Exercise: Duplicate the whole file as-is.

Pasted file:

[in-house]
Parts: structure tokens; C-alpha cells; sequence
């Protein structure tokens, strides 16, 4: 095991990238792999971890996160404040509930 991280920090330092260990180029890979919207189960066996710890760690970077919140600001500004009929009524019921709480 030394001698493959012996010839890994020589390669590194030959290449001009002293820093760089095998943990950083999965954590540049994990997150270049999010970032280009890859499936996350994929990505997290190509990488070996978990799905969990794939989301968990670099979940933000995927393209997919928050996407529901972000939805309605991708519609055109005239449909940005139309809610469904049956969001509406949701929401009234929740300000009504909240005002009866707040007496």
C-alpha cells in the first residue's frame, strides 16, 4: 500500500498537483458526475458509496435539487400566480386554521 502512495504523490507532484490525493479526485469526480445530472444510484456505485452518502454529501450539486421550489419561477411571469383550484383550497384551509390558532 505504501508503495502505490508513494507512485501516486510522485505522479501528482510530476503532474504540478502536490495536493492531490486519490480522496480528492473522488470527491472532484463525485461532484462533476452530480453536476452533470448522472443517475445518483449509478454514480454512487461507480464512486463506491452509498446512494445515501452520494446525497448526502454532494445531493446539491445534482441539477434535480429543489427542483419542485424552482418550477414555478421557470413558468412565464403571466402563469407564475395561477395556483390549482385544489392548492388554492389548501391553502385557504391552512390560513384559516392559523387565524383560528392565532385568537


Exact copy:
[in-house]
Parts: structure tokens; C-alpha cells; sequence
């Protein structure tokens, strides 16, 4: 095991990238792999971890996160404040509930 991280920090330092260990180029890979919207189960066996710890760690970077919140600001500004009929009524019921709480 030394001698493959012996010839890994020589390669590194030959290449001009002293820093760089095998943990950083999965954590540049994990997150270049999010970032280009890859499936996350994929990505997290190509990488070996978990799905969990794939989301968990670099979940933000995927393209997919928050996407529901972000939805309605991708519609055109005239449909940005139309809610469904049956969001509406949701929401009234929740300000009504909240005002009866707040007496």
C-alpha cells in the first residue's frame, strides 16, 4: 500500500498537483458526475458509496435539487400566480386554521 502512495504523490507532484490525493479526485469526480445530472444510484456505485452518502454529501450539486421550489419561477411571469383550484383550497384551509390558532 505504501508503495502505490508513494507512485501516486510522485505522479501528482510530476503532474504540478502536490495536493492531490486519490480522496480528492473522488470527491472532484463525485461532484462533476452530480453536476452533470448522472443517475445518483449509478454514480454512487461507480464512486463506491452509498446512494445515501452520494446525497448526502454532494445531493446539491445534482441539477434535480429543489427542483419542485424552482418550477414555478421557470413558468412565464403571466402563469407564475395561477395556483390549482385544489392548492388554492389548501391553502385557504391552512390560513384559516392559523387565524383560528392565532385568537